To the extent that Falso is requesting equitable tolling of the 300-day time limit, I find that he has failed to show that he "acted with reasonable diligence during the time period [he] seeks to have tolled," or that "the circumstances are so extraordinary that the doctrine should apply." ZerilliEdelglass v. New York City Transit Auth., 333 F.3d 74, 80-81 (2d Cir. 2003). See also Paneccasio v. Unisource Worldwide, Inc., 532 F.3d 101, 112 (2d Cir. 2008). Indeed, Falso makes no allegation that the District obfuscated the fact of his termination, or misled him in any way concerning whether his position as a substitute teacher was to continue after the end of the 2006-2007 school year. Falso concedes that he was counseled for performance issues during the 2006-2007 school year and was never called to teach for the District again after that time, yet waited for several months before confirming the termination of his employment. Furthermore, even after finding out that his employment had been terminated, Falso admits that he waited several more months before pursuing an administrative charge. Based upon such delays, I find that Falso failed to act with "reasonable diligence" during the time period that he seeks to have tolled. Zerilli-Edelglass, 333 F.3d 74 at 80-81. See generally Miller v. Int'l Tel. & Tel. Corp., 755 F.2d 20, 24 (2d Cir. 1985) (300-day period may be equitably tolled where plaintiff can demonstrate that his employer actively misled him, or prevented him in some "extraordinary way" from exercising his rights, such as where it would have been impossible for a reasonably prudent person to know that he had been discriminatorily discharged); Duck v. New York City Dep't of Transp., 1994 U.S. Dist. LEXIS 11226 at *11 (S.D.N.Y. 1994) (same). Falso therefore failed to satisfy his administrative remedies by filing a timely administrative charge of discrimination, and his complaint must be dismissed.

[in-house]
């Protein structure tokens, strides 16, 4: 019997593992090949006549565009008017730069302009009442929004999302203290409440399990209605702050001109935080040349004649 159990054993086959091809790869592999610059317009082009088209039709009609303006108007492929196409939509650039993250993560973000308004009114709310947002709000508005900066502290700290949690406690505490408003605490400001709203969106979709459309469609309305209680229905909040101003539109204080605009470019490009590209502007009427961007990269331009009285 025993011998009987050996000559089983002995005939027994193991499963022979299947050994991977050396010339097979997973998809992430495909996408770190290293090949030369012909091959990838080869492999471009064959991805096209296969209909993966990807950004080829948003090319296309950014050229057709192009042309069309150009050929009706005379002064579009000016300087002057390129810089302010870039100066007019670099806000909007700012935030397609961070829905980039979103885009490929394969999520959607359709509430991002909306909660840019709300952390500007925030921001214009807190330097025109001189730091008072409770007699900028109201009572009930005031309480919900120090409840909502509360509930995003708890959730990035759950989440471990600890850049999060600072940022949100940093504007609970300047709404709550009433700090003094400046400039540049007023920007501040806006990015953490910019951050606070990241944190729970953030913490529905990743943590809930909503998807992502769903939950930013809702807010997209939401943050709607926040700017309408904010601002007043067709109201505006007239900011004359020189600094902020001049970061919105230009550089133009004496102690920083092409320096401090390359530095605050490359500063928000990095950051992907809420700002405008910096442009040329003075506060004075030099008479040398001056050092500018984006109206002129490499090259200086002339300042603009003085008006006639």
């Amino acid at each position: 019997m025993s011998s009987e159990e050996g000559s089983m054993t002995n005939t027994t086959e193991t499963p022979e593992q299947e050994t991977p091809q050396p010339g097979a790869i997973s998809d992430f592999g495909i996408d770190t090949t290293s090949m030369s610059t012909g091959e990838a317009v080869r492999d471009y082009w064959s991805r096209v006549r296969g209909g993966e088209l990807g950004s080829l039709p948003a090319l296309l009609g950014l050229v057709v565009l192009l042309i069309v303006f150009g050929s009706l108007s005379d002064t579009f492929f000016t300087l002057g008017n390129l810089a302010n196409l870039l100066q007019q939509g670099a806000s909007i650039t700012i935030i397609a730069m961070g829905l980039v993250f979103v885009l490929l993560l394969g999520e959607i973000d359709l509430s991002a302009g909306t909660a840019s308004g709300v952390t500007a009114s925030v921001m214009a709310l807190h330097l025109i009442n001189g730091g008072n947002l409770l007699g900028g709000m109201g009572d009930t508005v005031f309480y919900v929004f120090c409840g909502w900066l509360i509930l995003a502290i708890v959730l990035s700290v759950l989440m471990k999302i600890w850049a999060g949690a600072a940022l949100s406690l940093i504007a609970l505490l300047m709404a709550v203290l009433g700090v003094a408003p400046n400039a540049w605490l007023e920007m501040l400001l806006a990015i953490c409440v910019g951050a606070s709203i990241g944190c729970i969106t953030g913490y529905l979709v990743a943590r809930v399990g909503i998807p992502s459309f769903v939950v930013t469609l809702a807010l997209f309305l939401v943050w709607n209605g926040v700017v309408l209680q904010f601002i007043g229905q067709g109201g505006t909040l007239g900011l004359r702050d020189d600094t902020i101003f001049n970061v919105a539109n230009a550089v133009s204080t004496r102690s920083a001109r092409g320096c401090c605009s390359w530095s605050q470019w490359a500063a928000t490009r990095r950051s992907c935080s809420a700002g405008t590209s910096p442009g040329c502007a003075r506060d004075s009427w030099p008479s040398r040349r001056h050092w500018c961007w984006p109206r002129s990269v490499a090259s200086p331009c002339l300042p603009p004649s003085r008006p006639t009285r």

III. Cautionary Instruction To Plaintiff

In extraordinary circumstances, "a litigant may be enjoined from commencing further [pro se] actions in federal court, either entirely or without prior permission from the court, when the litigant demonstrates a pattern of bringing frivolous or repetitive proceedings." Corbett v. Bank of Cal. Int'l, 1993 U.S. Dist. LEXIS 8855 at *13 (S.D.N.Y. 1993). See also Fed. R. Civ. Proc. 11(c); Safir v. United States Lines, Inc., 792 F.2d 19, 25 (2d Cir. 1986); In re MartinTrigona, 737 F.2d 1254, 1262 (2d Cir. 1984). A litigant's serial pursuit of frivolous litigation can also result in monetary sanctions, and/or awards of attorneys' fees to those parties that have been forced to defend against patently meritless lawsuits. Corbett, 1993 U.S. Dist. LEXIS 8855 at *14.

Since January 2004, Falso has brought eight pro se actions in this Court containing markedly similar, legally deficient allegations of discrimination against various former employers. All but the most recent of those cases have now been dismissed. Should Falso's pattern of pursuing frivolous claims continue with the filing of additional meritless actions, the Court cautions plaintiff that it may order injunctive relief and/or monetary sanctions, as it deems appropriate.


For the foregoing reasons, I find that Falso has failed to exhaust his administrative remedies. Accordingly, the District's motion to dismiss Falso's claims (Dkt. #8) is granted, and the complaint is dismissed, with prejudice. Plaintiff is cautioned that the filing of additional frivolous actions may move the Court to issue sanctions pursuant to Fed. R. Civ. Proc. 11.


Rochester, New York